Dan Huntsha, North and West Suburbs Outreach Director had the opportunity to attend COP 25 in Madrid, Spain back in December. Find out Dan's impressions and what they mean for us here in Illinois.
The unprecedented Paris Climate Agreement was crafted at COP 21 in Paris. I had the opportunity to go to COP 25 in Madrid, Spain in December 2019 as a climate observer with the Christian Climate Observers Program (CCOP). The whole experience was a bit overwhelming to take in at first—the venue was massive, bustling with activity everywhere I looked. There were many discussions, negotiations, trainings, and workshops to attend every hour.
Many climate experts, negotiators, presidents and prime ministers along with other heads of states from all over the world were present, from Bangladesh to Honduras to Malawi to Slovakia and many more. All participating countries completely agreed that every country needs to increase its ambition, urgency, and implementation to address climate change with a transformational, rather than incremental, approach.
One way to address these needs is through making National Determined Commitments (NDCs), which are each country’s plan for its own emissions reductions. Many of the parties called for all to make plenary commitments to new/higher NDCs at COP 25 that would be added to the agreement next year at COP 26. But only a few smaller nations, particularly the low-lying island states, submitted more ambitious NDCs, while all major emitting nations continue to lead from behind with insufficient reduction pledges.
Most countries agree that cutting emissions by 50% is needed by around 2030 and that aiming for being carbon neutral by 2050 is an ambitious, but necessary goal. It is sad to see our country lag far behind as the current administration is not currently setting any new ambitious goals and is even pulling us out of the Paris Agreement too. However, this does not take effect until the day after the 2020 presidential election. A U.S. president can notify at any time that the U.S. wants to opt back into the Paris Agreement, and it will take effect in 30 days.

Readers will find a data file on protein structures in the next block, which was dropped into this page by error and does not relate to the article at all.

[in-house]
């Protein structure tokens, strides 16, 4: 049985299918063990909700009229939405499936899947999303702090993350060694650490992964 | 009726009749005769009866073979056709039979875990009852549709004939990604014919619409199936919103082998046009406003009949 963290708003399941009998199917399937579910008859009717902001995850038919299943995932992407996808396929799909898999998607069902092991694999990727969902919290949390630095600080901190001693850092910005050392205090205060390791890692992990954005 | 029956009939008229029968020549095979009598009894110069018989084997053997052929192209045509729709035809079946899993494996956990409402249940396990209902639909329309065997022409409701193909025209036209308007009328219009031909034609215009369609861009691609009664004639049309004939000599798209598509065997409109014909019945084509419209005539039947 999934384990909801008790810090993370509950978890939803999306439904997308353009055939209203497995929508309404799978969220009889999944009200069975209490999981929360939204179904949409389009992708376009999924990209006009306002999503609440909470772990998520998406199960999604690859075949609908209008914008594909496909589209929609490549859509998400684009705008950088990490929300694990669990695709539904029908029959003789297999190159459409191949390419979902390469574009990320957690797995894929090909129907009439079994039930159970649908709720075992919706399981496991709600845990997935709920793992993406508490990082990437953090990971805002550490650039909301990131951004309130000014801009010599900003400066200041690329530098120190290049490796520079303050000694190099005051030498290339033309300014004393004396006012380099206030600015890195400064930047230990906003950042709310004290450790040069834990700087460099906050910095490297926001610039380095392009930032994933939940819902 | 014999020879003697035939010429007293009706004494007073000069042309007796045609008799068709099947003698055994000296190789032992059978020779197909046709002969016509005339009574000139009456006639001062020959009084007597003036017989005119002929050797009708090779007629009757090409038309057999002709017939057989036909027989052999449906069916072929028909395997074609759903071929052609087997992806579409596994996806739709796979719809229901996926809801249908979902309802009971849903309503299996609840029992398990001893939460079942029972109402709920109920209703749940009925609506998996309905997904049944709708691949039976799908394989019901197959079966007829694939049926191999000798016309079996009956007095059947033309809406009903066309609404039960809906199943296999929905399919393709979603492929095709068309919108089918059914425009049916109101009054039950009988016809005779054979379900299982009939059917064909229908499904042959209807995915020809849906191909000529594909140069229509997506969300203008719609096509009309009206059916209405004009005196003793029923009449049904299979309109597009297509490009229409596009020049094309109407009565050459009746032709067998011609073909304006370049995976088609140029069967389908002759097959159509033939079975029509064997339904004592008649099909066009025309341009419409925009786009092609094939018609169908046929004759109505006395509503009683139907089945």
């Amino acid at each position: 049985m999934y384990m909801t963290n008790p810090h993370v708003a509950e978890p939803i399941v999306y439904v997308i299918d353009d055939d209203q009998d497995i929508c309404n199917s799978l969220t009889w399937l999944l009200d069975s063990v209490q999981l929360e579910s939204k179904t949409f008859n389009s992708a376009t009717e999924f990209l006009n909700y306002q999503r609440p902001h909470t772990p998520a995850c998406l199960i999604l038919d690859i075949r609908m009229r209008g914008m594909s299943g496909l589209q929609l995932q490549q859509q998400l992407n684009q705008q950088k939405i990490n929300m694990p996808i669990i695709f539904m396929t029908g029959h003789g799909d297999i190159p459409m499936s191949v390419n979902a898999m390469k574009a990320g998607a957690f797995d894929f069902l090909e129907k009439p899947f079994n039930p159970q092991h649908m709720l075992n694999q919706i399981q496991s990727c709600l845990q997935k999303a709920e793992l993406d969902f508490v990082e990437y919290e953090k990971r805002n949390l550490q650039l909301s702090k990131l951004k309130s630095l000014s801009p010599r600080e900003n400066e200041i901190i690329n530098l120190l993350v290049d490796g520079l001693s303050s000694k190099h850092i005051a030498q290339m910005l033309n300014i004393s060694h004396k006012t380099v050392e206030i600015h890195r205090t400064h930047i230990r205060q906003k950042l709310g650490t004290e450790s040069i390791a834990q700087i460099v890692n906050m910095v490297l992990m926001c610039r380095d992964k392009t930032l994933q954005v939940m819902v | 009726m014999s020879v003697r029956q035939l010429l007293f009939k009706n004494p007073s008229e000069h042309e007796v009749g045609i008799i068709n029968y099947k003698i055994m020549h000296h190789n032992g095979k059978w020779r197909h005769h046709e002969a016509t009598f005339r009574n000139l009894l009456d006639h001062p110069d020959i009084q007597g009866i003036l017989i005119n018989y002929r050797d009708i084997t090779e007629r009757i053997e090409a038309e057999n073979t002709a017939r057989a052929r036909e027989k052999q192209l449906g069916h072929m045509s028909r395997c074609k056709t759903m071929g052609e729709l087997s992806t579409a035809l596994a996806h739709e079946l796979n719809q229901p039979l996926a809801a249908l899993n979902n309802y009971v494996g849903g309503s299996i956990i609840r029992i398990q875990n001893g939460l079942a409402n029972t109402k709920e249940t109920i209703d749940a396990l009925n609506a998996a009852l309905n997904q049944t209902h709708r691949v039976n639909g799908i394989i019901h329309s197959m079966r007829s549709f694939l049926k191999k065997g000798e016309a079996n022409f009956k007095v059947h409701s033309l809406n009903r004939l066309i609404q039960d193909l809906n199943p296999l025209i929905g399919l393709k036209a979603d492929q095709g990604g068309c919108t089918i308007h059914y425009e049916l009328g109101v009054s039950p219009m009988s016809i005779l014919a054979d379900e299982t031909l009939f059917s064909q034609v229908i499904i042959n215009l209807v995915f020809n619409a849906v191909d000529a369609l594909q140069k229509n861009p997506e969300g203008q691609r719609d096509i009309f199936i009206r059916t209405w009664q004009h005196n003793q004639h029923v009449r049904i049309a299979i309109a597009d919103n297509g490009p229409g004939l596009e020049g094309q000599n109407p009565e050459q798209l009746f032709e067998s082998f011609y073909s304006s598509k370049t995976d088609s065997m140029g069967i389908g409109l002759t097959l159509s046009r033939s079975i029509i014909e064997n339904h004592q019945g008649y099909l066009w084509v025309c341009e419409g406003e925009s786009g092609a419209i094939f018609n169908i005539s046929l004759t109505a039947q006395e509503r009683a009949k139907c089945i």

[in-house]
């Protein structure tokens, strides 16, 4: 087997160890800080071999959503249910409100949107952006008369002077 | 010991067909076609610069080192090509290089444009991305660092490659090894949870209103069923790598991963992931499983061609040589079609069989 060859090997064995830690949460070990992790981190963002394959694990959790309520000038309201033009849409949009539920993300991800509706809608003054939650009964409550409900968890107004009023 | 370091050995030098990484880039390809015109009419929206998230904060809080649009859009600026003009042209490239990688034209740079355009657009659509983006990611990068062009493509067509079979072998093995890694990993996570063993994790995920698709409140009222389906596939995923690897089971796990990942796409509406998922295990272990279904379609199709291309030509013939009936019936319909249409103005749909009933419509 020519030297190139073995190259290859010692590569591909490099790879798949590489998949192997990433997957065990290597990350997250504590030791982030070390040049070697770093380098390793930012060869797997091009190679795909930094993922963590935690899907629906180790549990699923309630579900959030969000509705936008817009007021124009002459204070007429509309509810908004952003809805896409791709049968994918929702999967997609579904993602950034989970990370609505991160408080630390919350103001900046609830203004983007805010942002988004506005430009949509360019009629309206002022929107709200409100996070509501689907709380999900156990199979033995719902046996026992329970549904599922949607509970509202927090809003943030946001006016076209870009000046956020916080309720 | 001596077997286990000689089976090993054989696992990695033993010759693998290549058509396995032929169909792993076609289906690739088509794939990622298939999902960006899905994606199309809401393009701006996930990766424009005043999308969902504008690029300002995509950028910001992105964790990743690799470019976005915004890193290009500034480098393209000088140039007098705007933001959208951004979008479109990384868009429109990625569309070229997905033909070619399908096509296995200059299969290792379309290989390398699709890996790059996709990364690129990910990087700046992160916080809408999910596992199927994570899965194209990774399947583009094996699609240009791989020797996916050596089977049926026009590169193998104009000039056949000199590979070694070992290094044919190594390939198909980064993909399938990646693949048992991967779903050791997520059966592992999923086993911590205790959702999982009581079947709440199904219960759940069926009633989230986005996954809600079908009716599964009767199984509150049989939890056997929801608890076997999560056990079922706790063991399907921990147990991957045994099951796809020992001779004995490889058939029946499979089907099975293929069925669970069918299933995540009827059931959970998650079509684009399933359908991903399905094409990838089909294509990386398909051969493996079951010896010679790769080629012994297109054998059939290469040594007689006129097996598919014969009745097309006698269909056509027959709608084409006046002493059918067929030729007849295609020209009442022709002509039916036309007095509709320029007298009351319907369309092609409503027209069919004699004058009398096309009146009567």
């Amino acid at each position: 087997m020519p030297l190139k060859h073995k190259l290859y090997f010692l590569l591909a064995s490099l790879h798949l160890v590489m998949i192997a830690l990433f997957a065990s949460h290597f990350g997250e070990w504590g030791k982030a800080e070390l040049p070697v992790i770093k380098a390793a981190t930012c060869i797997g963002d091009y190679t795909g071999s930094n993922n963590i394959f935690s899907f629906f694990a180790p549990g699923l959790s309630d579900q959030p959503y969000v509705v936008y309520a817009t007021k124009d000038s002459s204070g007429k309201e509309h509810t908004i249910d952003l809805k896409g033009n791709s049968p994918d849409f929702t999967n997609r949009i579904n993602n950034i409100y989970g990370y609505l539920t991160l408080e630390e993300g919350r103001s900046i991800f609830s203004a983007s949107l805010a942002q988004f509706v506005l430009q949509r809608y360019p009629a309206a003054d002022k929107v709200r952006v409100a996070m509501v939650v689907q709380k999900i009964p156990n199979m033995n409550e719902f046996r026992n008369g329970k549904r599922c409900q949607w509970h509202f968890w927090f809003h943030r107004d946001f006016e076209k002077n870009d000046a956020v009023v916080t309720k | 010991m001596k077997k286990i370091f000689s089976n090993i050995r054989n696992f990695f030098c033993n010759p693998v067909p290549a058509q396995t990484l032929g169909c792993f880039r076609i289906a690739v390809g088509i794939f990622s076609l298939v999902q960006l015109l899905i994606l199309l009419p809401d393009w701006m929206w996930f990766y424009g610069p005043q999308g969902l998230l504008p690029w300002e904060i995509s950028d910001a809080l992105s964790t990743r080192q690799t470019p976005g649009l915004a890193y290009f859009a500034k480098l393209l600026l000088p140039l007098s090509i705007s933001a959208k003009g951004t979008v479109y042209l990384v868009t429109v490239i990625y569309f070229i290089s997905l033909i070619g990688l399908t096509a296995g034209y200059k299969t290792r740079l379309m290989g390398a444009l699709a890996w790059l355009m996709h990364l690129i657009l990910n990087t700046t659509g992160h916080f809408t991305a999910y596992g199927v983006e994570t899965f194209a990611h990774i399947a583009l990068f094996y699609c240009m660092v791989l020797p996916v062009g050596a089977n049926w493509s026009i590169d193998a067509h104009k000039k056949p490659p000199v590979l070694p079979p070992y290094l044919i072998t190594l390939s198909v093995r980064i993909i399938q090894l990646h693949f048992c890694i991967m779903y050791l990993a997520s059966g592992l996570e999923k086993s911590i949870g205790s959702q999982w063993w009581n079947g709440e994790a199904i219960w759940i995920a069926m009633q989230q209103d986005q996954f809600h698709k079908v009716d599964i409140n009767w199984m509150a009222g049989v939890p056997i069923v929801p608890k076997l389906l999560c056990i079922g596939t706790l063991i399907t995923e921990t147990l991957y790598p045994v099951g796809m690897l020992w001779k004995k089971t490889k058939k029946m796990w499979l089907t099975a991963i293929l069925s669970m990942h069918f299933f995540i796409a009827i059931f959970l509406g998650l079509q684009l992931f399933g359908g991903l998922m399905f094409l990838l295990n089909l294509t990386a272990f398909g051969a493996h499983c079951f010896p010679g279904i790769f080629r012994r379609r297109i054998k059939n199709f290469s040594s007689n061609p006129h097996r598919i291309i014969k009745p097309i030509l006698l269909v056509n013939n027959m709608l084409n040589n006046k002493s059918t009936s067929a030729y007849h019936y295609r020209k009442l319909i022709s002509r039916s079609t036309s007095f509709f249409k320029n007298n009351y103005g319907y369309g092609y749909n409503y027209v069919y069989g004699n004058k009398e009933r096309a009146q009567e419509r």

As a person of faith, I feel deeply compelled to respond, to seek justice, show love to our Creator and brothers and sisters here and around the world who are depending on the U.S. to take action. What is great is that many people, organizations, and states in the U.S. are acting based on the, “We’re Still In” pledge to fulfill and surpass the Paris Agreement targets.
I was proud to let others know at the conference that Illinois had previously passed the Future Energy Jobs Act (FEJA) in 2016 that called for approximately a 50% reduction in Illinois energy production emissions by 2025 through a combination of renewable energy and efficiency. Now is the time to build on that success and apply COP 25's shared goals here in Illinois.
We have an amazing opportunity this current legislative session to go to Springfield on March 4th for Advocacy Day with other environmental organizations from the Illinois Clean Jobs Coalition and make the case to our elected leaders that we must pass clean energy legislation as soon as possible. Greater energy efficiency, renewable energy, electric vehicles, rate affordability, and just job creation will help Illinois to continue to be a leader. Together, we can do our part to keep in step with the world’s goals of keeping global warming below 1.5 degrees Celsius. Please join us in March!